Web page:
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Two students sue University of Missouri for denying trans-related healthcare

Two students sue University of Missouri for denying trans-related healthcare  

The University of Missouri Photo: Shutterstock

Two transgender male students — identified only as J.C. and K.J. — are suing the University of Missouri (MU) for denying them access to gender-affirming healthcare. The university stopped providing such care to minors in August after Gov. Mike Parson (R) signed a ban on the practice.

Though the state’s ban allows minors to continue getting transitional care if they were already receiving it — just like the students were — many groups have stopped providing such care altogether to avoid legal repercussions. The students say MU’s denial harms their well-being and violates federal laws against sex- and disability-based discrimination.

Both J.C. and K.J. began receiving gender-affirming care through MU last year. However, neither boy has been able to find another transitional healthcare provider since MU began denying their treatments.

“Untreated gender dysphoria often intensifies with time,” said J. Andrew Hirth, an attorney for the two trans boys, according to The Kansas City Star. “The longer an individual goes without adequate treatment, the greater the risk of debilitating anxiety, severe depression, self-harm, and suicide.”

“After a year of watching [J.C.’s] body start to reflect his male gender identity, the sudden reversion to feminine characteristics will be deeply traumatic,” the lawsuit states. “After the promise of going through puberty as a boy, [K.J.’s] sudden development of female characteristics will cause K.J. severe emotional and physical distress,” it continues.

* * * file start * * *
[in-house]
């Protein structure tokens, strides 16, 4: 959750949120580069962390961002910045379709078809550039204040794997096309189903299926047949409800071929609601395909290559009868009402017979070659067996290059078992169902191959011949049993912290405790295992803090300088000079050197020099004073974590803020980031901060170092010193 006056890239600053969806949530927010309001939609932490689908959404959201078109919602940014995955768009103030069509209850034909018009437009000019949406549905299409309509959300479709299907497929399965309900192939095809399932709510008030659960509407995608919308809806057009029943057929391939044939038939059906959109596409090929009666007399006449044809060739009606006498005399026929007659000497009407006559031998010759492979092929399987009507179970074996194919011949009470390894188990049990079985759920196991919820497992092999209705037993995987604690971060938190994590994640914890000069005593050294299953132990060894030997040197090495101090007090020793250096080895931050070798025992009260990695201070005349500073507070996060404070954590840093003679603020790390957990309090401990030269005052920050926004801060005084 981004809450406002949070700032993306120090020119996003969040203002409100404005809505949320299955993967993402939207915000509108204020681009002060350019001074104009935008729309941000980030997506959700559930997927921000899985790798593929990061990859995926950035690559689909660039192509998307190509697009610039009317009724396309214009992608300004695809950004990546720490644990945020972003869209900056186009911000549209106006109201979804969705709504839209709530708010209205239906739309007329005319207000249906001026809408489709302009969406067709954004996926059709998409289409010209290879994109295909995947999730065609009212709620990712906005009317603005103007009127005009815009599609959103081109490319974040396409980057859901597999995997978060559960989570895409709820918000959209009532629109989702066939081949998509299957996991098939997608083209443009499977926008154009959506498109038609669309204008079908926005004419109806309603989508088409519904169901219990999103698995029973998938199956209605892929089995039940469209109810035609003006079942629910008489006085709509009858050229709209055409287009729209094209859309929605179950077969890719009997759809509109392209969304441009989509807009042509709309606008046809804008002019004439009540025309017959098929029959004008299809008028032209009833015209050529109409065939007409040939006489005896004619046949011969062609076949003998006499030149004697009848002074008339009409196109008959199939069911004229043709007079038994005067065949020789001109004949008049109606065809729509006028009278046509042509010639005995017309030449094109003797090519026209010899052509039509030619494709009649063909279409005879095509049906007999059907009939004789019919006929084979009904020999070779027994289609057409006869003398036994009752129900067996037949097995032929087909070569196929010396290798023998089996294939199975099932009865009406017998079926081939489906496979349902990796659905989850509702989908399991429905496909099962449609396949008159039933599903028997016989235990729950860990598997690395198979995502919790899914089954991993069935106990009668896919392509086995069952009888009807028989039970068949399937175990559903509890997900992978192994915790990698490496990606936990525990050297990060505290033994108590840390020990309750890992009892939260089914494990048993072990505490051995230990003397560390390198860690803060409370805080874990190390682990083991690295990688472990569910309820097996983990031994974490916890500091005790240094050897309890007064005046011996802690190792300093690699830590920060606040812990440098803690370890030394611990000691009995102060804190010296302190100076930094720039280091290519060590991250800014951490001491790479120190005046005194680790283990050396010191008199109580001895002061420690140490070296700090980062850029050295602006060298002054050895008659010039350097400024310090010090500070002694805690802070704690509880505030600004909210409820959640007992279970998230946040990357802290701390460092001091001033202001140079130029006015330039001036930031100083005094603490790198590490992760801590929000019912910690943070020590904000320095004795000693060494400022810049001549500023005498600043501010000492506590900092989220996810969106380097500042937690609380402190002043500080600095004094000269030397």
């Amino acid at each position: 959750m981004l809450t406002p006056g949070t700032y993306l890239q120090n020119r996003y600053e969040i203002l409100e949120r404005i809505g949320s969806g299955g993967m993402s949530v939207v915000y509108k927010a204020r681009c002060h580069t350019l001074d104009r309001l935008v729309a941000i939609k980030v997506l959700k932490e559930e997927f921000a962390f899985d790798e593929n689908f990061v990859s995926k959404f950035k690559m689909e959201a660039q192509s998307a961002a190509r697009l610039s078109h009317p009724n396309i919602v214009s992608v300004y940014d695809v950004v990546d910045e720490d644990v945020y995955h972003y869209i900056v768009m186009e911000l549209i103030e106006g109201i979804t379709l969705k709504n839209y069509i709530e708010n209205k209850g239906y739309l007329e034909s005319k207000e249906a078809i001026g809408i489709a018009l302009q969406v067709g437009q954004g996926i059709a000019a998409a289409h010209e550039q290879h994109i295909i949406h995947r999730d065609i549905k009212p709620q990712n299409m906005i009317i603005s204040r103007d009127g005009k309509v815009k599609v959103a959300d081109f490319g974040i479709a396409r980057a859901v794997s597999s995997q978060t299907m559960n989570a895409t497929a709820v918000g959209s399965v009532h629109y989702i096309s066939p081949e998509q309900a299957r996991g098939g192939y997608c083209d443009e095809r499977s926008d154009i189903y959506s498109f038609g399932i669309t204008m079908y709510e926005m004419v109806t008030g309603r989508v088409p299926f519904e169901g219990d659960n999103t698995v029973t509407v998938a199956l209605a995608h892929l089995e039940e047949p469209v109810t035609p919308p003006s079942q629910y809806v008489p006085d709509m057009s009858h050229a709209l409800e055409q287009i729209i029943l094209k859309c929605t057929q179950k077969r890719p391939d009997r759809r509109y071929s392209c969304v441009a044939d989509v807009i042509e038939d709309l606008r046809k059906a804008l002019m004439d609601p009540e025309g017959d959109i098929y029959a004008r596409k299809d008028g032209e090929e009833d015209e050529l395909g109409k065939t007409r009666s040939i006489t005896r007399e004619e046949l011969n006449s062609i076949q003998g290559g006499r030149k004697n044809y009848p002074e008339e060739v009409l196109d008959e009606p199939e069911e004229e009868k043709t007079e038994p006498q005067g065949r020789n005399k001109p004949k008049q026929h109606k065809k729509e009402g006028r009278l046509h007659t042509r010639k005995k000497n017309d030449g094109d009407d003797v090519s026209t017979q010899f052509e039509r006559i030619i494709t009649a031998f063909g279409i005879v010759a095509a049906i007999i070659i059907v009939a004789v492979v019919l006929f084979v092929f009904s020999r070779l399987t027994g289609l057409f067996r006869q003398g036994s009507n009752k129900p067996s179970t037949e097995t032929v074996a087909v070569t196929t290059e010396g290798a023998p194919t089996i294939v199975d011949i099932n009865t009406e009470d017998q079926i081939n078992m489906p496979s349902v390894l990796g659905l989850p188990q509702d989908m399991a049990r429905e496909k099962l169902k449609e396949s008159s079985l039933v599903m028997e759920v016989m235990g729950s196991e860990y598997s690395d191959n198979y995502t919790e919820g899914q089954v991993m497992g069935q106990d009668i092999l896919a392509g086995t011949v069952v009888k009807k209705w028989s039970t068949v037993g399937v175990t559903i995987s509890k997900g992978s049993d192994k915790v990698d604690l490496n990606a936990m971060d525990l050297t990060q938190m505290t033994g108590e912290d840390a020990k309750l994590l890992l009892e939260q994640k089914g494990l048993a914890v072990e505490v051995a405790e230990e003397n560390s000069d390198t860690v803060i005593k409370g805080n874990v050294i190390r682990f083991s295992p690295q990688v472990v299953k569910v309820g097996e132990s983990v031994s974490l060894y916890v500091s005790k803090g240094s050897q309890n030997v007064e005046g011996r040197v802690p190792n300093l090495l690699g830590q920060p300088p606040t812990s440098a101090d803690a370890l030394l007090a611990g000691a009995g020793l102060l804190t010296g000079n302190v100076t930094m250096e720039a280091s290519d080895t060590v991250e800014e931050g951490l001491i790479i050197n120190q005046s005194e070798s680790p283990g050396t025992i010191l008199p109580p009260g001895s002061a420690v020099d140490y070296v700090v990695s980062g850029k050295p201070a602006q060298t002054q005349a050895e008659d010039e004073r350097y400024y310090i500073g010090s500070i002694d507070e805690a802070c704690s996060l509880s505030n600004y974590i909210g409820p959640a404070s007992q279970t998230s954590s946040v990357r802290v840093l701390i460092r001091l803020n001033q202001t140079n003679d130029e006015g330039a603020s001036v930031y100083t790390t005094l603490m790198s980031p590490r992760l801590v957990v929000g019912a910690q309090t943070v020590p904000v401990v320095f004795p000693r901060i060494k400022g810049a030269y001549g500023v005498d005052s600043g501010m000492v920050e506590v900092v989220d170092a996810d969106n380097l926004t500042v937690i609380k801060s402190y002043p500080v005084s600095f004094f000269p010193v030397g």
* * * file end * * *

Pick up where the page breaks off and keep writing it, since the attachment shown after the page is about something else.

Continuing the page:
Their lawsuit seeks preliminary and permanent injunctions against MU’s policy. The plaintiffs allege that MU continues to provide gender-affirming medications to minors who aren’t trans. As such, MU’s policy discriminates on the basis of sex and disability, violating federal anti-discrimination protections, the lawsuit alleges.

Universities, like MU, that accept federal financial assistance are required to follow federal law, including the 2010 Affordable Care Act, a federal healthcare law that forbids the denial of healthcare on the basis of sex, gender identity, and gender expression.

Missouri’s ban threatens to revoke the licenses of any healthcare providers who provide transitional care to minors. The ban was challenged in a lawsuit filed by the American Civil Liberties Union (ACLU). The ACLU filed its suit on behalf of three trans minors, a St. Louis health care center, and LGBTQ+ organizations, the St. Louis Post-Dispatch reported.

Upon signing the law, Parson wrote, “We must protect children from making life-altering decisions that they could come to regret in adulthood once they have physically and emotionally matured.”

The American Medical Association, the American Psychiatric Association, and the American Academy of Pediatrics have all said that gender-affirming care is safe, effective, and essential to the well-being of trans minors and adults.

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